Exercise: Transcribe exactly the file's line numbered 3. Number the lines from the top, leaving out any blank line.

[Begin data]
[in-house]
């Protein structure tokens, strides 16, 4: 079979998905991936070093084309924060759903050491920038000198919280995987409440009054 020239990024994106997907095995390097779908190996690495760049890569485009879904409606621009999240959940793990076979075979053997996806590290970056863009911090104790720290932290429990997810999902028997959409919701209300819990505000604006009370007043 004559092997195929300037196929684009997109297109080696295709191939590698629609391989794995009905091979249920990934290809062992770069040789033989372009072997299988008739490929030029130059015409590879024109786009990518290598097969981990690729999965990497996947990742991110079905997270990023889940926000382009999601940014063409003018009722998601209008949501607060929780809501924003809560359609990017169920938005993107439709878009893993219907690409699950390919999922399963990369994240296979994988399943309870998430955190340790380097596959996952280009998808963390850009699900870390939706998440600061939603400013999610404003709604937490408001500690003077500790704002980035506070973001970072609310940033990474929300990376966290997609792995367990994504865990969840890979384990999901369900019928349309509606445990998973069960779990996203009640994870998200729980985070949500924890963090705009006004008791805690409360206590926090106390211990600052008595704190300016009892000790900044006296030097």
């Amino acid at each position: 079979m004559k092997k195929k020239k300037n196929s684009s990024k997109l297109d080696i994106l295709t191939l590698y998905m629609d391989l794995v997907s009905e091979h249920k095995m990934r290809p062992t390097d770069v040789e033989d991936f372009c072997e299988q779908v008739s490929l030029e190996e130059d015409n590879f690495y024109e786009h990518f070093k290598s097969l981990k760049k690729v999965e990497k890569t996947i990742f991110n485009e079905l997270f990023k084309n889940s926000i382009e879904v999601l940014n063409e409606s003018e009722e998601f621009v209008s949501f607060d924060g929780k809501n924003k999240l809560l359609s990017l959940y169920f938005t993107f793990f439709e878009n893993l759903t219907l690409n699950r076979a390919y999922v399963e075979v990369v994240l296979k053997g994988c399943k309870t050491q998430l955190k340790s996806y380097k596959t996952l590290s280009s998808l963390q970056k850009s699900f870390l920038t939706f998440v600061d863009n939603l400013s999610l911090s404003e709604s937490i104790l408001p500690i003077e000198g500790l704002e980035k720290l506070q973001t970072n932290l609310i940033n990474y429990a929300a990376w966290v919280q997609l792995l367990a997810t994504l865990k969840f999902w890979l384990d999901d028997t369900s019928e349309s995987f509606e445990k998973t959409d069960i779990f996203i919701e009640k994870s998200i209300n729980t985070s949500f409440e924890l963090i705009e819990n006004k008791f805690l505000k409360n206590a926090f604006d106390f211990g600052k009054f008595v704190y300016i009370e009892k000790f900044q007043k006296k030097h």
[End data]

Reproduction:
């Amino acid at each position: 079979m004559k092997k195929k020239k300037n196929s684009s990024k997109l297109d080696i994106l295709t191939l590698y998905m629609d391989l794995v997907s009905e091979h249920k095995m990934r290809p062992t390097d770069v040789e033989d991936f372009c072997e299988q779908v008739s490929l030029e190996e130059d015409n590879f690495y024109e786009h990518f070093k290598s097969l981990k760049k690729v999965e990497k890569t996947i990742f991110n485009e079905l997270f990023k084309n889940s926000i382009e879904v999601l940014n063409e409606s003018e009722e998601f621009v209008s949501f607060d924060g929780k809501n924003k999240l809560l359609s990017l959940y169920f938005t993107f793990f439709e878009n893993l759903t219907l690409n699950r076979a390919y999922v399963e075979v990369v994240l296979k053997g994988c399943k309870t050491q998430l955190k340790s996806y380097k596959t996952l590290s280009s998808l963390q970056k850009s699900f870390l920038t939706f998440v600061d863009n939603l400013s999610l911090s404003e709604s937490i104790l408001p500690i003077e000198g500790l704002e980035k720290l506070q973001t970072n932290l609310i940033n990474y429990a929300a990376w966290v919280q997609l792995l367990a997810t994504l865990k969840f999902w890979l384990d999901d028997t369900s019928e349309s995987f509606e445990k998973t959409d069960i779990f996203i919701e009640k994870s998200i209300n729980t985070s949500f409440e924890l963090i705009e819990n006004k008791f805690l505000k409360n206590a926090f604006d106390f211990g600052k009054f008595v704190y300016i009370e009892k000790f900044q007043k006296k030097h």